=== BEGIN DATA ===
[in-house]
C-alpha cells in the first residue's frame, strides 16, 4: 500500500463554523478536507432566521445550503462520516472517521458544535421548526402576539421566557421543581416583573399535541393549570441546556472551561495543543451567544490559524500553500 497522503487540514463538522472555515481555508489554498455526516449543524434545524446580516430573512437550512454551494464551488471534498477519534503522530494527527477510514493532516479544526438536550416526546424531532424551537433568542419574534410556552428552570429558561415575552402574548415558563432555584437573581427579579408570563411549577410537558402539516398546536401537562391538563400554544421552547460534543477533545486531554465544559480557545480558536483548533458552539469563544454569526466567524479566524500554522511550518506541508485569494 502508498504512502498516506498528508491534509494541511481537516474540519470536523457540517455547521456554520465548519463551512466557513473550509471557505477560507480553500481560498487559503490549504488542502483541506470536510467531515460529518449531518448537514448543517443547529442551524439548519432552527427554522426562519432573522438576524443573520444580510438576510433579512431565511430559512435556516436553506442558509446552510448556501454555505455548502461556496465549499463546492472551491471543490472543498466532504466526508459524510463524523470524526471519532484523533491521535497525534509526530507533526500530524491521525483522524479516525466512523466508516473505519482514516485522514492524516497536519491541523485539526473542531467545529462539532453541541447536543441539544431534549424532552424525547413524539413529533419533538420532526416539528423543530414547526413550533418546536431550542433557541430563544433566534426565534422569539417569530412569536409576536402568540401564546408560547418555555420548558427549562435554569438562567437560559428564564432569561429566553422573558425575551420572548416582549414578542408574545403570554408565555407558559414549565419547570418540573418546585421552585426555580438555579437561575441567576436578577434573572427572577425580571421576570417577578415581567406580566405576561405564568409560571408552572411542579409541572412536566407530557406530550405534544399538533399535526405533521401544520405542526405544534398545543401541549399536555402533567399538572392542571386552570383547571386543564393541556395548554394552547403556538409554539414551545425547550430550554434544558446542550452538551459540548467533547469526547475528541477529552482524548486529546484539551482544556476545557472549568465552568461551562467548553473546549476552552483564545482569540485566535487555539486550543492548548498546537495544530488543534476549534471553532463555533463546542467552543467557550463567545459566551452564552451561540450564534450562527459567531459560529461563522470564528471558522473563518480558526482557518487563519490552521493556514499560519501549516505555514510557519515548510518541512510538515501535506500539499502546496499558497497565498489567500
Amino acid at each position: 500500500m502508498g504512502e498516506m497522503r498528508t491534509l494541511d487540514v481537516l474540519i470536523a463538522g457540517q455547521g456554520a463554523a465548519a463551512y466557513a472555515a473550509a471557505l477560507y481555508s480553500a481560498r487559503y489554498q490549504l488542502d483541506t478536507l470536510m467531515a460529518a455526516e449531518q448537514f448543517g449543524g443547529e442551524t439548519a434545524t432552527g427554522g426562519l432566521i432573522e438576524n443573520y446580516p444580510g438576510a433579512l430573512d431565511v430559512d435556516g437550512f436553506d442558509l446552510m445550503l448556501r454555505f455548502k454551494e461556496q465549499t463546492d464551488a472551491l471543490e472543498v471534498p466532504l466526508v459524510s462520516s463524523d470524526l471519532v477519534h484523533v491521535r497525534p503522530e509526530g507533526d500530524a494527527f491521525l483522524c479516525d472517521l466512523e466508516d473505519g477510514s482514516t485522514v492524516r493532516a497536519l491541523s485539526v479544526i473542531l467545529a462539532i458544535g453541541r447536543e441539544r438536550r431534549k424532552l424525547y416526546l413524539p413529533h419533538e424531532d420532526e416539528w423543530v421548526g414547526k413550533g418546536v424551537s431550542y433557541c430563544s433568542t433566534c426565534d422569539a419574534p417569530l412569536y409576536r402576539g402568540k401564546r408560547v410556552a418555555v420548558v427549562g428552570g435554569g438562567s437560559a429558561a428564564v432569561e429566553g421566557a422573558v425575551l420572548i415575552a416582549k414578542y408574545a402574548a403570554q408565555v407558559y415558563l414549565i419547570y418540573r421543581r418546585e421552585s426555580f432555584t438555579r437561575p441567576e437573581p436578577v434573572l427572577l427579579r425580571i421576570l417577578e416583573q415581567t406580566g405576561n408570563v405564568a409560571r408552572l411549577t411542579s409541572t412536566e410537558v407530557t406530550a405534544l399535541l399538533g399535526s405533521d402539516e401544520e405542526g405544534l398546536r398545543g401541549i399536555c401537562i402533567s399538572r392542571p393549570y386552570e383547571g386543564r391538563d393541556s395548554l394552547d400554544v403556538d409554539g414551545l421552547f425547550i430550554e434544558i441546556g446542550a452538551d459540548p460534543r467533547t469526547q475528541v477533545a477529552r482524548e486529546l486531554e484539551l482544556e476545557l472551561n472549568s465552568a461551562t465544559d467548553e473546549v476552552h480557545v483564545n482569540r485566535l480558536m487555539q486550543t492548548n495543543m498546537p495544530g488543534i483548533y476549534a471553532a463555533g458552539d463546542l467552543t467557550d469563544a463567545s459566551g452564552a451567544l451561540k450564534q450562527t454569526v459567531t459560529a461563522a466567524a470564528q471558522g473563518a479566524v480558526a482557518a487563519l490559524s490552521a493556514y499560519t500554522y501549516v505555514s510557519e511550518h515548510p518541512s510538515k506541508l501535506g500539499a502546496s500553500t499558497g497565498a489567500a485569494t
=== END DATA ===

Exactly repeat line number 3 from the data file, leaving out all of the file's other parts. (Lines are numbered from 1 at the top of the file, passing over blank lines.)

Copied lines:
Amino acid at each position: 500500500m502508498g504512502e498516506m497522503r498528508t491534509l494541511d487540514v481537516l474540519i470536523a463538522g457540517q455547521g456554520a463554523a465548519a463551512y466557513a472555515a473550509a471557505l477560507y481555508s480553500a481560498r487559503y489554498q490549504l488542502d483541506t478536507l470536510m467531515a460529518a455526516e449531518q448537514f448543517g449543524g443547529e442551524t439548519a434545524t432552527g427554522g426562519l432566521i432573522e438576524n443573520y446580516p444580510g438576510a433579512l430573512d431565511v430559512d435556516g437550512f436553506d442558509l446552510m445550503l448556501r454555505f455548502k454551494e461556496q465549499t463546492d464551488a472551491l471543490e472543498v471534498p466532504l466526508v459524510s462520516s463524523d470524526l471519532v477519534h484523533v491521535r497525534p503522530e509526530g507533526d500530524a494527527f491521525l483522524c479516525d472517521l466512523e466508516d473505519g477510514s482514516t485522514v492524516r493532516a497536519l491541523s485539526v479544526i473542531l467545529a462539532i458544535g453541541r447536543e441539544r438536550r431534549k424532552l424525547y416526546l413524539p413529533h419533538e424531532d420532526e416539528w423543530v421548526g414547526k413550533g418546536v424551537s431550542y433557541c430563544s433568542t433566534c426565534d422569539a419574534p417569530l412569536y409576536r402576539g402568540k401564546r408560547v410556552a418555555v420548558v427549562g428552570g435554569g438562567s437560559a429558561a428564564v432569561e429566553g421566557a422573558v425575551l420572548i415575552a416582549k414578542y408574545a402574548a403570554q408565555v407558559y415558563l414549565i419547570y418540573r421543581r418546585e421552585s426555580f432555584t438555579r437561575p441567576e437573581p436578577v434573572l427572577l427579579r425580571i421576570l417577578e416583573q415581567t406580566g405576561n408570563v405564568a409560571r408552572l411549577t411542579s409541572t412536566e410537558v407530557t406530550a405534544l399535541l399538533g399535526s405533521d402539516e401544520e405542526g405544534l398546536r398545543g401541549i399536555c401537562i402533567s399538572r392542571p393549570y386552570e383547571g386543564r391538563d393541556s395548554l394552547d400554544v403556538d409554539g414551545l421552547f425547550i430550554e434544558i441546556g446542550a452538551d459540548p460534543r467533547t469526547q475528541v477533545a477529552r482524548e486529546l486531554e484539551l482544556e476545557l472551561n472549568s465552568a461551562t465544559d467548553e473546549v476552552h480557545v483564545n482569540r485566535l480558536m487555539q486550543t492548548n495543543m498546537p495544530g488543534i483548533y476549534a471553532a463555533g458552539d463546542l467552543t467557550d469563544a463567545s459566551g452564552a451567544l451561540k450564534q450562527t454569526v459567531t459560529a461563522a466567524a470564528q471558522g473563518a479566524v480558526a482557518a487563519l490559524s490552521a493556514y499560519t500554522y501549516v505555514s510557519e511550518h515548510p518541512s510538515k506541508l501535506g500539499a502546496s500553500t499558497g497565498a489567500a485569494t